At the heart of the Catholic school educational philosophy is a cultural commitment to care for students, ensuring that every child is seen as an individual. This results in the formation of students who make of their gifts, talents, competencies, skills, and passions a distinctive gift of Catholic education to society. President James Childs recently talked about the long-range planning process underway at O’Dowd, the educational philosophy that will inform that planning process, and the role of the Western Catholic Education Association (WCEA) accreditation process upon which the school is embarking this fall. Get more detailed information on this process »
Childs said that O’Dowd is committed to ensuring that all students feel seen. “At O’Dowd, ‘seeing every child’ presents as every student knowing that they are cared for. In the context of relationships with our students, we build developmental competencies, cultivate resiliency and empathy, and encourage their sense of responsibility in and for the world,” he said. “We are educating our students to provide for the common good in a much more impactful way, building a more just, joyful, and sustainable future, just as our missions indicates.”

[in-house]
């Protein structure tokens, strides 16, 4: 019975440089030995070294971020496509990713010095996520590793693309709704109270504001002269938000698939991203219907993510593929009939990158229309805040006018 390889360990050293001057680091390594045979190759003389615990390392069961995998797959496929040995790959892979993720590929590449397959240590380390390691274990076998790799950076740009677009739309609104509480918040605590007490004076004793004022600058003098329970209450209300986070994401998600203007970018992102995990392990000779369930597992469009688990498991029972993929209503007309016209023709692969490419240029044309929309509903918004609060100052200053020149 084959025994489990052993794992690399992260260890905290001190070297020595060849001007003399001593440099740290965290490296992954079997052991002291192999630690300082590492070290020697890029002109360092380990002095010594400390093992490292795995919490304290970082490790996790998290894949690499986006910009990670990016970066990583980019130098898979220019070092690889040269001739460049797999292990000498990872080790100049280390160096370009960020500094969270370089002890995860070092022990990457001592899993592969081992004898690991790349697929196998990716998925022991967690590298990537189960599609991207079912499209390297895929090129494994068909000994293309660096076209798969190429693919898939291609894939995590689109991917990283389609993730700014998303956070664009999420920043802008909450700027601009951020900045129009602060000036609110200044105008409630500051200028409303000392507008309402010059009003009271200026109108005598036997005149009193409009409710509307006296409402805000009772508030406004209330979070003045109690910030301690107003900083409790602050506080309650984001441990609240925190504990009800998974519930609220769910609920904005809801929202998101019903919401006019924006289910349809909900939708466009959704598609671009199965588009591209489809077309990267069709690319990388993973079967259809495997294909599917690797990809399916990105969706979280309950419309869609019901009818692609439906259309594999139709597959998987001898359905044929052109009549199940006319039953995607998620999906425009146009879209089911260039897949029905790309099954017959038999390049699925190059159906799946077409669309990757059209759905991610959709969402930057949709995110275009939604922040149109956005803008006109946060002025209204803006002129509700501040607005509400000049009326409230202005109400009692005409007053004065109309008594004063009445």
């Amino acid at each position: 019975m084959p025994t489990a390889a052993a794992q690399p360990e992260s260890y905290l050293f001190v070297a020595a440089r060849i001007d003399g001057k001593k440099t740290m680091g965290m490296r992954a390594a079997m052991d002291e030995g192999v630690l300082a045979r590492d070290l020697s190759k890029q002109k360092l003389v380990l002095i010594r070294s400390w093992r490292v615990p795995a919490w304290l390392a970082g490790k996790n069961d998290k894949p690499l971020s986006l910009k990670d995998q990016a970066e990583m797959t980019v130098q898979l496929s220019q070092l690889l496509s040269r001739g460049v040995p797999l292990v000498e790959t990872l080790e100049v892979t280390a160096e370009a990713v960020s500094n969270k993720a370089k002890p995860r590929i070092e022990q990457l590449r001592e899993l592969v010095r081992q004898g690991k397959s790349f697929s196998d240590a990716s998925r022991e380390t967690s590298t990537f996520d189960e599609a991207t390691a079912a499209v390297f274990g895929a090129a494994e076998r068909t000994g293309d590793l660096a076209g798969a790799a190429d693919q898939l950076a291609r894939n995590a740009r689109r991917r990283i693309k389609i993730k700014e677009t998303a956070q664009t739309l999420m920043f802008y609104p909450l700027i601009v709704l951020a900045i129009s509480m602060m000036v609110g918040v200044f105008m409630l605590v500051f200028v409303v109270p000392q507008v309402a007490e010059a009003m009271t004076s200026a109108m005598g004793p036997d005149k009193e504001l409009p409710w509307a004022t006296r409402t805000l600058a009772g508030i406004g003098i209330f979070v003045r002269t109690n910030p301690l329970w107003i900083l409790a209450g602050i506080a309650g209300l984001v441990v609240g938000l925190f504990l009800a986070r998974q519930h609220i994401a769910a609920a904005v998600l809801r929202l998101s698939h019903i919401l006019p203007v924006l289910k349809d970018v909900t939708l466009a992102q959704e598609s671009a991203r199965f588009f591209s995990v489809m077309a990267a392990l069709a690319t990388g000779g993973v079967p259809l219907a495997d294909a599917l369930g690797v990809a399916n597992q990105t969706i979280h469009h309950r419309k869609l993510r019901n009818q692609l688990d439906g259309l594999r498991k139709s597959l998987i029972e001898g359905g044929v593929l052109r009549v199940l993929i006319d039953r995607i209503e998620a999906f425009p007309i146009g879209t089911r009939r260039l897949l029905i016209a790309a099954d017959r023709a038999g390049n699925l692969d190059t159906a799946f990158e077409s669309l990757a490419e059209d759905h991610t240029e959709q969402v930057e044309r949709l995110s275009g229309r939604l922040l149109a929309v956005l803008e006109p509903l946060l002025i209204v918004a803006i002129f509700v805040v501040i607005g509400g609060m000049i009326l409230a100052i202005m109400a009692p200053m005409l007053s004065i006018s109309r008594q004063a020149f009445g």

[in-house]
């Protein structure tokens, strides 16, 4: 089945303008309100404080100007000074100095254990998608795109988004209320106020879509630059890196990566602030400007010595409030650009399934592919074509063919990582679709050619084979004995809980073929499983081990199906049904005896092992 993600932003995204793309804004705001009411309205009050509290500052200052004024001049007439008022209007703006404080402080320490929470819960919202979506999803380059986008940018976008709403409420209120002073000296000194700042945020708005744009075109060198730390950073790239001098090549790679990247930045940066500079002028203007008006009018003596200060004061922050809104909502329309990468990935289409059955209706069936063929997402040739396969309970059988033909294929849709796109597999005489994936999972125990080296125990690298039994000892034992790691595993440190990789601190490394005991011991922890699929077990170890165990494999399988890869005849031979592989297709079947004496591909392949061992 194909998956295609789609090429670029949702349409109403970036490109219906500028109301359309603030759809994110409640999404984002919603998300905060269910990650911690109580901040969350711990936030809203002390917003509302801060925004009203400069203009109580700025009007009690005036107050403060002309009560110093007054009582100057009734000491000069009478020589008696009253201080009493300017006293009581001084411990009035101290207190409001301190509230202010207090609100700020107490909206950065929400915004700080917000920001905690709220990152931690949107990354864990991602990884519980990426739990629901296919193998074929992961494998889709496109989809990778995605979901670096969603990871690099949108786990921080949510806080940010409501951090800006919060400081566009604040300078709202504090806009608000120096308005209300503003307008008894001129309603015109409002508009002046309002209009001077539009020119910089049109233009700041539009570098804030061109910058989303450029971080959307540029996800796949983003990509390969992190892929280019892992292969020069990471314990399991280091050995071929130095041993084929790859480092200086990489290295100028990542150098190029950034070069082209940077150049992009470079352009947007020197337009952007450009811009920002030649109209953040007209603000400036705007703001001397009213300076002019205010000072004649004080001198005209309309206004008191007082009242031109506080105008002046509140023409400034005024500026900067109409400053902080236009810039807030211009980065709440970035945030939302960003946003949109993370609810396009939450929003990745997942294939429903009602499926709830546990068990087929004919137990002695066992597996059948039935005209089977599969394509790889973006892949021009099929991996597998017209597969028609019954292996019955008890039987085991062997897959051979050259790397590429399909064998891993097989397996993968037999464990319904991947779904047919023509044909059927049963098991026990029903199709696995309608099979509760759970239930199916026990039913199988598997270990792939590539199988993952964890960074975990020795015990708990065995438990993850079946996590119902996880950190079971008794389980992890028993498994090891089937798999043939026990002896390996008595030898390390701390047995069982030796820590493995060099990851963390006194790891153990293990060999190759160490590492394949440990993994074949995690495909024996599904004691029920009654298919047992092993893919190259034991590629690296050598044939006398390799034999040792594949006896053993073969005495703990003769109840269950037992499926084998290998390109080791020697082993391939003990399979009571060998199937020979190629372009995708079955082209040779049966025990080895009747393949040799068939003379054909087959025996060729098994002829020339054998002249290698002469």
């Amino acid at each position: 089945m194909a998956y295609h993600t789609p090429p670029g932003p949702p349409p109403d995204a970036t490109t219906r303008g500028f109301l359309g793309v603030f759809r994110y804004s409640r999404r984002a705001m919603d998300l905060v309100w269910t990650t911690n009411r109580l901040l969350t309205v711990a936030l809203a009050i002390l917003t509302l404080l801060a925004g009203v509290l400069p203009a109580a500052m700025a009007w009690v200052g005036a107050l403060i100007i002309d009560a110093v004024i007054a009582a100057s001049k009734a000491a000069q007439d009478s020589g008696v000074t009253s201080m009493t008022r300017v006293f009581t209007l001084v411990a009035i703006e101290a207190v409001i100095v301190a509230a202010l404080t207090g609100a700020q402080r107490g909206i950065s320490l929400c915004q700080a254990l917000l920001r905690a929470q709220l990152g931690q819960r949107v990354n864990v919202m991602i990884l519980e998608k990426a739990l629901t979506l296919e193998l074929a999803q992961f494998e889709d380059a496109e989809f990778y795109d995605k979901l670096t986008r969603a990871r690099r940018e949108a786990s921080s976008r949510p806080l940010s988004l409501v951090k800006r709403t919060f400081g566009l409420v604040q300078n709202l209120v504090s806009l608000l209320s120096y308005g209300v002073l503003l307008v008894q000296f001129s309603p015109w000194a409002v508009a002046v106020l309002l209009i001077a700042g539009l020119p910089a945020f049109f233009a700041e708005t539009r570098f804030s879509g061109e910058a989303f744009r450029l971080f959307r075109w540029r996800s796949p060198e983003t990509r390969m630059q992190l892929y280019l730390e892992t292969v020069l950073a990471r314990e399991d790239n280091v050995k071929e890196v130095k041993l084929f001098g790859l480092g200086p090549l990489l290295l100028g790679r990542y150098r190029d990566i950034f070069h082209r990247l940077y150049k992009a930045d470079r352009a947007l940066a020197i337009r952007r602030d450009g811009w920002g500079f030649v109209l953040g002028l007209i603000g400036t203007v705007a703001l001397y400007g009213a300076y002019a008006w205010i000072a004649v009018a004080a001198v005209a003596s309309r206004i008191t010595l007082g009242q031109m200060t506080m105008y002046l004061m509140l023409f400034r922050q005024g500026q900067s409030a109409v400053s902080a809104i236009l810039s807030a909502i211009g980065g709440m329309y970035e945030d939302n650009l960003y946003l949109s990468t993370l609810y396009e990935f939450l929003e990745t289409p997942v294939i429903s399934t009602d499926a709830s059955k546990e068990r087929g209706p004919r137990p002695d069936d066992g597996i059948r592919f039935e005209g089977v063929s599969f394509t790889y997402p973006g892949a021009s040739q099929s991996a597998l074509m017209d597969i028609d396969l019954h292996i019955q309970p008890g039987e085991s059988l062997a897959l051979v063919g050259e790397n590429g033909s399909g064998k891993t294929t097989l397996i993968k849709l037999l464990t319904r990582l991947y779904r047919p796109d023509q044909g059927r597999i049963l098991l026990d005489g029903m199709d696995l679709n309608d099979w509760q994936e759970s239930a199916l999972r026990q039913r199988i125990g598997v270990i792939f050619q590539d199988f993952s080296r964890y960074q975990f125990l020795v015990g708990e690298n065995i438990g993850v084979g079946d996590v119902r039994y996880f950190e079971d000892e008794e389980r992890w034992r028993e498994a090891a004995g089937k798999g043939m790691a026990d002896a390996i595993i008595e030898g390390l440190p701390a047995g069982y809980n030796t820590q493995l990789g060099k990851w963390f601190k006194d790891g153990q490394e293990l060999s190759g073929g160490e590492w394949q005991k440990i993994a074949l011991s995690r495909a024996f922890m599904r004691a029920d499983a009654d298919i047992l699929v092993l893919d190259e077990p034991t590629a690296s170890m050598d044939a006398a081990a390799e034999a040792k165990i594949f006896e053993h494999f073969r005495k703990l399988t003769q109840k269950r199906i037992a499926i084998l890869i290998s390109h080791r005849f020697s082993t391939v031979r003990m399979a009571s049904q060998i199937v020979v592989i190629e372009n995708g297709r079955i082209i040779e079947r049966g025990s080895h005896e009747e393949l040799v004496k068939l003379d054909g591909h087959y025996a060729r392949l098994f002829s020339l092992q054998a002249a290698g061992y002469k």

Active visioning has taken place over the past two years in anticipation of the accreditation process, with an eye towards informing school priorities and areas of focus for the future. This work has included Academic Council sessions, Charism reflection work to deepen alignment, the School Climate Survey, as well as discussions and workshops with faculty and staff, explained Childs. The WCEA process maps the work already completed at O’Dowd over the last few years to this formal process to discern any further opportunities in meeting our goals. Accreditation with its explicit workflows and third party involvement expands our inventory of knowledge to inform planning and helps to ensure a quality educational program as well as alignment with best practices in Catholic education.
“The strategic imperatives for student growth emerging out of this comprehensive planning and accreditation process will take into consideration the developmental realities of teens, instructional strategies that expand their ability to learn – with sensitivity to equity, access and inclusion – overall student health and wellness, as well as leadership development,” explained Childs.
“O’Dowd is at the leading edge of Catholic education. Innovation over the years has focused on the implementation of programs that distinguish and define O’Dowd, such as Academic Support and the Living Lab. In this next phase of O’Dowd’s evolution, innovation will continue to be at the forefront of O’Dowd planning with an eye towards sustainable growth and management,” Childs said.
In addition to innovating how the culture of care presents at O’Dowd throughout all facets of the O’Dowd experience, this will include operational and technology strategies as well as program developments that enable better outcomes and efficiency, namely, how we utilize resources (people, space, time) in creative ways to meet our needs. Stay tuned for more information on planning and innovation at O’Dowd from President Childs in upcoming issues of O’Dowd Online and Dragon magazine.